Share this post
Tech 'moonshots' will create national failures as well as champions
Written by Alex Massie
17 September 2020
Earlier this month, the $40bn sale of ARM, the Cambridge-based technology firm, to the American company Nvidia was confirmed amidst some concern and some controversy. Yet again, it was claimed, a world-leading British firm was being snapped up by a foreign raider and this said – must say – something about Britain’s ability to foster world-class companies and the resilience of those businesses and, somehow, their supposed role as national standard-bearers.
Perhaps it did. Yet many of those objecting to the Nvidia deal were oddly silent when ARM was sold to Softbank, the Japanese conglomerate, four years ago. Then, indeed, the sale was celebrated in some quarters as a kind of “vote of confidence” in Brexit Britain. The UK would, Softbank’s $32bn takeover demonstrated, remain an attractive destination for foreign investors. We were always open for business.
Now the mood seems rather different. The fear is that Nvidia will cannibalise ARM and, possibly, transfer jobs and responsibility from its Cambridge headquarters to the United States. Perhaps it will. Beneath the headlines, however, the true importance of the story lies in what it understood but rarely acknowledged: ARM is an all-too rare British tech success.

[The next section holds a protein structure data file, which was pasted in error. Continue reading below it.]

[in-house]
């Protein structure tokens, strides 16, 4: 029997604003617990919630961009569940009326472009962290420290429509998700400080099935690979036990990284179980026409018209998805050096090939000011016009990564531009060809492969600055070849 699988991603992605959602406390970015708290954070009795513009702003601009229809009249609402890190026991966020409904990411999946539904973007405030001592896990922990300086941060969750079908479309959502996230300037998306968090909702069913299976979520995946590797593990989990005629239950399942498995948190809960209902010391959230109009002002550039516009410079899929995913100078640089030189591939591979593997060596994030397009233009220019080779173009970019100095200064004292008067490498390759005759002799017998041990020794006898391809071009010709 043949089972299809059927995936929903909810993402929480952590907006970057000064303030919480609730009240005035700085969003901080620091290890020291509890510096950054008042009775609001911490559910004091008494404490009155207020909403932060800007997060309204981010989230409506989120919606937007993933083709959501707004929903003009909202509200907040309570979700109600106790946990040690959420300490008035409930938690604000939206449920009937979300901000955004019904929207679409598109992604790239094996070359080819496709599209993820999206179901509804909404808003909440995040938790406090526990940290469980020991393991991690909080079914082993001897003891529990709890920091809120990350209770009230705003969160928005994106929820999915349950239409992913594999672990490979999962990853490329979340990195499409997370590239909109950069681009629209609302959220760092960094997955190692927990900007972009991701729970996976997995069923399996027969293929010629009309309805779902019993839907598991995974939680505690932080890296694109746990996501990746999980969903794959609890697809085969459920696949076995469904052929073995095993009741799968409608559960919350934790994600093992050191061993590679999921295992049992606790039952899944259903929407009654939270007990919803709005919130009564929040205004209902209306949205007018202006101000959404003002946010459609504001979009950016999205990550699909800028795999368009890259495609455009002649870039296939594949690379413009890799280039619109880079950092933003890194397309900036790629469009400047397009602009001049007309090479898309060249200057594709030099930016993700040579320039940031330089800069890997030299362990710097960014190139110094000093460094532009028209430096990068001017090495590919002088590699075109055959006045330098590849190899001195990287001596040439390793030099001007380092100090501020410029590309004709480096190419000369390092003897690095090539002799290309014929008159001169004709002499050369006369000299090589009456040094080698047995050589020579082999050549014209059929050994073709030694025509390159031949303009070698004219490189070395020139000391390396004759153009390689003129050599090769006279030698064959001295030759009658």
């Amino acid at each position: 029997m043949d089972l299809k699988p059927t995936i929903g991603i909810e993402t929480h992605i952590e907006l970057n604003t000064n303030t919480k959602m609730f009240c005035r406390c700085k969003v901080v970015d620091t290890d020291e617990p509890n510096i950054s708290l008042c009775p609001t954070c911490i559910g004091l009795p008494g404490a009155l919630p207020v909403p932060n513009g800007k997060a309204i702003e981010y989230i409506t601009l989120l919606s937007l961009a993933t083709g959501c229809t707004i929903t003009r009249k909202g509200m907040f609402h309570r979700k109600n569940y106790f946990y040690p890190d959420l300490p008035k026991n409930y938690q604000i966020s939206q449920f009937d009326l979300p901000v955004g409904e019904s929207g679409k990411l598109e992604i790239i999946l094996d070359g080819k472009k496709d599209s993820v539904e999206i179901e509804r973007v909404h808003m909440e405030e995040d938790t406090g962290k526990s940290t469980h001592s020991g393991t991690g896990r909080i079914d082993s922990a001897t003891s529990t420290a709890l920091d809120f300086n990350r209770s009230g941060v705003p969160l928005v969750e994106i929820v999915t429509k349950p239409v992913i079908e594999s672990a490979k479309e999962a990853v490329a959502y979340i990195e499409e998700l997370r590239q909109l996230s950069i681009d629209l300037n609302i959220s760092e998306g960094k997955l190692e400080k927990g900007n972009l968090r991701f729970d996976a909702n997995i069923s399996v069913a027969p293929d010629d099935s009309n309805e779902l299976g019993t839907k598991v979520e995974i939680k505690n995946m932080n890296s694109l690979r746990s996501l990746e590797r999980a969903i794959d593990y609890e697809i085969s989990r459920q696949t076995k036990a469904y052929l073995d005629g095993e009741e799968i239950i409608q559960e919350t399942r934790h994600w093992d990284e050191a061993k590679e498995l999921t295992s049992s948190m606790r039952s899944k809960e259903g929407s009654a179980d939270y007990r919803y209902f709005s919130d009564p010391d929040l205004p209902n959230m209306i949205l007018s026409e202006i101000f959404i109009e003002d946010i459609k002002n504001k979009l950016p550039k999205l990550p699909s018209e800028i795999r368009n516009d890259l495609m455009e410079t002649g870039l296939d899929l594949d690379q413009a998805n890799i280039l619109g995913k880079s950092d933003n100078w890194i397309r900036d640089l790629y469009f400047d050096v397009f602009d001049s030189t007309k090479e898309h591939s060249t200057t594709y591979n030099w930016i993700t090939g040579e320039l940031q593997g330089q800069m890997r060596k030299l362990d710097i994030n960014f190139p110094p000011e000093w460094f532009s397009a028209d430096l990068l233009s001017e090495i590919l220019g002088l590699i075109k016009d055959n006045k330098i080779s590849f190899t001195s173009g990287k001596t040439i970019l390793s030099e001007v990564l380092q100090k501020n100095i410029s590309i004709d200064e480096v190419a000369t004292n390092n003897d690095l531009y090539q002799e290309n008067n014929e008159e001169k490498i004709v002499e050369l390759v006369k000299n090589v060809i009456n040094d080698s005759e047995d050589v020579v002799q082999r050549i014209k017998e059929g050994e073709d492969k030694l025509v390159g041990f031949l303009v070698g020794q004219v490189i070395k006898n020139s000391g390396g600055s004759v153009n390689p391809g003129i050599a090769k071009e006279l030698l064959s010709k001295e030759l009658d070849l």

Indeed ARM, which supplies chips used in almost every cell phone, is commonly considered the closest thing the UK has to a world-leading tech “champion”. As such, its importance is as much psychological as commercial. It shows the UK can still compete.
If that is the optimistic appraisal of ARM’s success, a gloomier analyst would ask why ARM has, arguably, been the only UK technology firm to succeed on a truly global scale. Where, then, is ‘the next ARM’ and how do we build it? (And what, worse still, do we do if there is no ‘next ARM’?)
The sense – or fear – that ARM might be a glorious exception underpins much of the reaction to its sale. For if ARM was some kind of fluke, it would be foolish to assume its success could somehow be either exemplary or replicated.
The government is, in its way, aware of this, I think. Hence the suggestion offered by Dominic Cummings, Boris Johnson’s most significant advisor, that one advantage of leaving the EU is that the UK will henceforth be free of state-aid rules that might complicate government efforts to support the tech companies of the future. We are told that Cummings believes the UK should aspire to create a “trillion dollar tech company”. Good idea. If only someone had thought of this before now.
This, it should be added, is part of Cummings’ conviction that the UK should set itself the national goal of becoming the world’s leading country for science and innovation. We might accept the validity of that ambition – and even support it – while also pondering this response too: “Fine. How are you going to achieve that?”